Ky - Te Hāpua: Halswell

La Belle Sauvage

Take a death-defying ride on the La Belle Sauvage, the most trusty of canoes, through Philip Pullman's fantastical world of daemons, dust and collegiate Oxford. The brave characters and the vivid descriptions make for a wild adventure and a thoroughly gripping read. A great entry to Pullman’s oeuvre if you haven’t delved in before. The book is perfect for any person with a keen curiosity and eye for detail. The storyline follows a small crew of three whilst they manoeuvre themselves between meeting lifelong friends and dodging grisly enemies. Who can you trust? Who will survive? Find out in the pages of this stunning story.
Hazel - New Brighton Library and Parklands Library

Felix Ever After

Not only is the cover of this book gorgeous, the story is a real treat too! It’s about Felix, a teenager living in New York City studying art at a summer school. He’s transgender, and when he’s outed to the school by an unknown person, he goes out of his way to find out who it is. Gritty and sweet, Felix Ever After is a book about love and friendship and not getting in your own way to seek out success. It’s also a really educational read about the way one person’s different identities can intersect in unexpected ways. I loved it!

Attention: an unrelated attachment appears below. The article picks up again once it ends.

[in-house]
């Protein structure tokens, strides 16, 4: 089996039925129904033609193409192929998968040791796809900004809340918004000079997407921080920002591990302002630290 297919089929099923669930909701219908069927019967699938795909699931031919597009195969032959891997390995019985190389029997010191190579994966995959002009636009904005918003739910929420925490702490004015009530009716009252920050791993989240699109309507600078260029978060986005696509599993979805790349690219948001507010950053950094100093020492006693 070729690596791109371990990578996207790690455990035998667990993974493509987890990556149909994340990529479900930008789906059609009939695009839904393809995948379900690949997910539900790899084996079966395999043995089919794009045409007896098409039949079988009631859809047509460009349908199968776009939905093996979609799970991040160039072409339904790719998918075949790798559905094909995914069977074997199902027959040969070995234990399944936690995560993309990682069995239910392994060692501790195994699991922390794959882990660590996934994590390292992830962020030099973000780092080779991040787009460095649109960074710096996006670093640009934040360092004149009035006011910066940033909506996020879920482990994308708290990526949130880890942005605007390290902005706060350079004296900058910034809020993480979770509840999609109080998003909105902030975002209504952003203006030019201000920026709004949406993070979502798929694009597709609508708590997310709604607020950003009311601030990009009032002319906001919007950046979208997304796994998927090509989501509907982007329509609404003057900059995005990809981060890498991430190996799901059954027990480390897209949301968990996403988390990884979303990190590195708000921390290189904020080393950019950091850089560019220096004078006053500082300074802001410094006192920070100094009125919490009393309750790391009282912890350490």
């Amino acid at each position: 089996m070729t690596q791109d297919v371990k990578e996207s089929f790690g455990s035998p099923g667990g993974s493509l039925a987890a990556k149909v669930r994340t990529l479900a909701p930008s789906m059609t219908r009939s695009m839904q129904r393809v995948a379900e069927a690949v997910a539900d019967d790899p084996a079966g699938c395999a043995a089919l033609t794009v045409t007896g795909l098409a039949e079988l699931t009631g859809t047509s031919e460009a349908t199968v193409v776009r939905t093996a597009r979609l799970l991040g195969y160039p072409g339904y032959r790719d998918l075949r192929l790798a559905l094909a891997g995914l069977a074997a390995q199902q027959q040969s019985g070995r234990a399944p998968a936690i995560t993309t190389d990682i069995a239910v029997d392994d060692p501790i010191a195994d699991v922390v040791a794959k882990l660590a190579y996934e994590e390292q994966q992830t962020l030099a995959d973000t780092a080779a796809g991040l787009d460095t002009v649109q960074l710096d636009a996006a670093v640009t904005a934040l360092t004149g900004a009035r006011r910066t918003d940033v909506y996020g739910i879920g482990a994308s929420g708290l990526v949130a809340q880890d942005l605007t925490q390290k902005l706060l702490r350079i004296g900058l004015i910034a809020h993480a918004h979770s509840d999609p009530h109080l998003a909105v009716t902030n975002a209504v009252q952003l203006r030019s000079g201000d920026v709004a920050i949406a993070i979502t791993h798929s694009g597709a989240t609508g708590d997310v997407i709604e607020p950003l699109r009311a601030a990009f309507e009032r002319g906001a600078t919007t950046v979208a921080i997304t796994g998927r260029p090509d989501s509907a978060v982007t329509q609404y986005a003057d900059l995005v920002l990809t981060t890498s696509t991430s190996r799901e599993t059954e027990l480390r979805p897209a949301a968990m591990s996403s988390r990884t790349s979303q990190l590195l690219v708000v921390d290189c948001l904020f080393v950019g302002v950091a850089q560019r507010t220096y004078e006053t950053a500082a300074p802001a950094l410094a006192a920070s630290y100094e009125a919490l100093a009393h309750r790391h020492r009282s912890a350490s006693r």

Ray - Hapori | Community, Tūranga

The Shadows Between Us

Alessandra is a girl with a plan: woo the prince, marry him, kill him and take over. But the more time she spends with the Shadow Prince, the more she loses sight of the plan, which rapidly begins to unravel. This isn't a great book, but I immensely enjoyed reading it. It's definitely good to read if you liked the Throne of Glass series by Sarah J Maas, featuring a dark romance, devious characters, and a slew of extravagantly made clothes. While ordinarily I'm not one for overdramatic plotlines, this book was exactly the right read at the right time for me.
Claire - Hapori | Community, Tūranga

Manga and Graphic Novels

Solutions and Other Problems